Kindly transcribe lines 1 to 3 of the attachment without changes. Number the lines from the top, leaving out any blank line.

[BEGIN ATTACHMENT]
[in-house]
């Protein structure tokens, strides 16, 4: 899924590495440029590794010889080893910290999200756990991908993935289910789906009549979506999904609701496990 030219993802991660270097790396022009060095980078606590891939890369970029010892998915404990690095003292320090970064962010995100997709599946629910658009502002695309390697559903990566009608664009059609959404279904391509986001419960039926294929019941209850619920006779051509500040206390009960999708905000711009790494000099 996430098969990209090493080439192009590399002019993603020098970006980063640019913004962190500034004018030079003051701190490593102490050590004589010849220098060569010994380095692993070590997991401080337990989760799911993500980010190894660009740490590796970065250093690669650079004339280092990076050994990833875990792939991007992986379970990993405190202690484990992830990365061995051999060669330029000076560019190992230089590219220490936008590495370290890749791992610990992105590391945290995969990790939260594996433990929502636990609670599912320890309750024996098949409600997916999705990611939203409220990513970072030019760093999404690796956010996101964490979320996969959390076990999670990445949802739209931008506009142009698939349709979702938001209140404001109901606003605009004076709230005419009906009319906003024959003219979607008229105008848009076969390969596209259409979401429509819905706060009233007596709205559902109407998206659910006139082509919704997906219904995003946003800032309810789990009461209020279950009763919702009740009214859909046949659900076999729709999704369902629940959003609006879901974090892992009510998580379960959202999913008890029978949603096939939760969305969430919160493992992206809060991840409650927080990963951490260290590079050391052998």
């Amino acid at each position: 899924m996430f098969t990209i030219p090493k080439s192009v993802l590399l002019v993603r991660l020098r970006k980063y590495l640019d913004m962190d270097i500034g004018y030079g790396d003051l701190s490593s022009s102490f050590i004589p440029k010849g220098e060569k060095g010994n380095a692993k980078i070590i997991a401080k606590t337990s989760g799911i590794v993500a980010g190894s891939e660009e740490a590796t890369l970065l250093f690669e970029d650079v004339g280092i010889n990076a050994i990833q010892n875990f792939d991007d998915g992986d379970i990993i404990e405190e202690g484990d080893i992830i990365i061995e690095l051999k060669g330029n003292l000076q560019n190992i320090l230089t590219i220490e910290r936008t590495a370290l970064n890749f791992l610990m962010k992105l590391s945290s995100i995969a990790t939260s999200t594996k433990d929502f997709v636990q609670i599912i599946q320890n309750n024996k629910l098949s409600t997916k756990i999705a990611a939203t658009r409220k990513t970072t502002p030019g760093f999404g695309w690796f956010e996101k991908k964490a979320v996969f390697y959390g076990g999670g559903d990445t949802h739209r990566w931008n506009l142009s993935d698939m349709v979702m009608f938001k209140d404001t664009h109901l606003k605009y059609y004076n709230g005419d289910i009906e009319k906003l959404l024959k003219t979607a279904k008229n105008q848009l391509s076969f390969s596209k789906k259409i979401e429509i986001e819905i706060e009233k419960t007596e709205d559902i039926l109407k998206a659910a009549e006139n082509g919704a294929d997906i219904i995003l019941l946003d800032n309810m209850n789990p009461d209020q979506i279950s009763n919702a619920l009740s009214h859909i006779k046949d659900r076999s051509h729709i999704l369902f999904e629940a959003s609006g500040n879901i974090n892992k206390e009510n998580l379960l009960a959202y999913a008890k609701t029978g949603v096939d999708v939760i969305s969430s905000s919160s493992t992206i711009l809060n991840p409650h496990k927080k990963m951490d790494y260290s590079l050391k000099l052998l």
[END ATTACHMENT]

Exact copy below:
[in-house]
């Protein structure tokens, strides 16, 4: 899924590495440029590794010889080893910290999200756990991908993935289910789906009549979506999904609701496990 030219993802991660270097790396022009060095980078606590891939890369970029010892998915404990690095003292320090970064962010995100997709599946629910658009502002695309390697559903990566009608664009059609959404279904391509986001419960039926294929019941209850619920006779051509500040206390009960999708905000711009790494000099 996430098969990209090493080439192009590399002019993603020098970006980063640019913004962190500034004018030079003051701190490593102490050590004589010849220098060569010994380095692993070590997991401080337990989760799911993500980010190894660009740490590796970065250093690669650079004339280092990076050994990833875990792939991007992986379970990993405190202690484990992830990365061995051999060669330029000076560019190992230089590219220490936008590495370290890749791992610990992105590391945290995969990790939260594996433990929502636990609670599912320890309750024996098949409600997916999705990611939203409220990513970072030019760093999404690796956010996101964490979320996969959390076990999670990445949802739209931008506009142009698939349709979702938001209140404001109901606003605009004076709230005419009906009319906003024959003219979607008229105008848009076969390969596209259409979401429509819905706060009233007596709205559902109407998206659910006139082509919704997906219904995003946003800032309810789990009461209020279950009763919702009740009214859909046949659900076999729709999704369902629940959003609006879901974090892992009510998580379960959202999913008890029978949603096939939760969305969430919160493992992206809060991840409650927080990963951490260290590079050391052998």
């Amino acid at each position: 899924m996430f098969t990209i030219p090493k080439s192009v993802l590399l002019v993603r991660l020098r970006k980063y590495l640019d913004m962190d270097i500034g004018y030079g790396d003051l701190s490593s022009s102490f050590i004589p440029k010849g220098e060569k060095g010994n380095a692993k980078i070590i997991a401080k606590t337990s989760g799911i590794v993500a980010g190894s891939e660009e740490a590796t890369l970065l250093f690669e970029d650079v004339g280092i010889n990076a050994i990833q010892n875990f792939d991007d998915g992986d379970i990993i404990e405190e202690g484990d080893i992830i990365i061995e690095l051999k060669g330029n003292l000076q560019n190992i320090l230089t590219i220490e910290r936008t590495a370290l970064n890749f791992l610990m962010k992105l590391s945290s995100i995969a990790t939260s999200t594996k433990d929502f997709v636990q609670i599912i599946q320890n309750n024996k629910l098949s409600t997916k756990i999705a990611a939203t658009r409220k990513t970072t502002p030019g760093f999404g695309w690796f956010e996101k991908k964490a979320v996969f390697y959390g076990g999670g559903d990445t949802h739209r990566w931008n506009l142009s993935d698939m349709v979702m009608f938001k209140d404001t664009h109901l606003k605009y059609y004076n709230g005419d289910i009906e009319k906003l959404l024959k003219t979607a279904k008229n105008q848009l391509s076969f390969s596209k789906k259409i979401e429509i986001e819905i706060e009233k419960t007596e709205d559902i039926l109407k998206a659910a009549e006139n082509g919704a294929d997906i219904i995003l019941l946003d800032n309810m209850n789990p009461d209020q979506i279950s009763n919702a619920l009740s009214h859909i006779k046949d659900r076999s051509h729709i999704l369902f999904e629940a959003s609006g500040n879901i974090n892992k206390e009510n998580l379960l009960a959202y999913a008890k609701t029978g949603v096939d999708v939760i969305s969430s905000s919160s493992t992206i711009l809060n991840p409650h496990k927080k990963m951490d790494y260290s590079l050391k000099l052998l």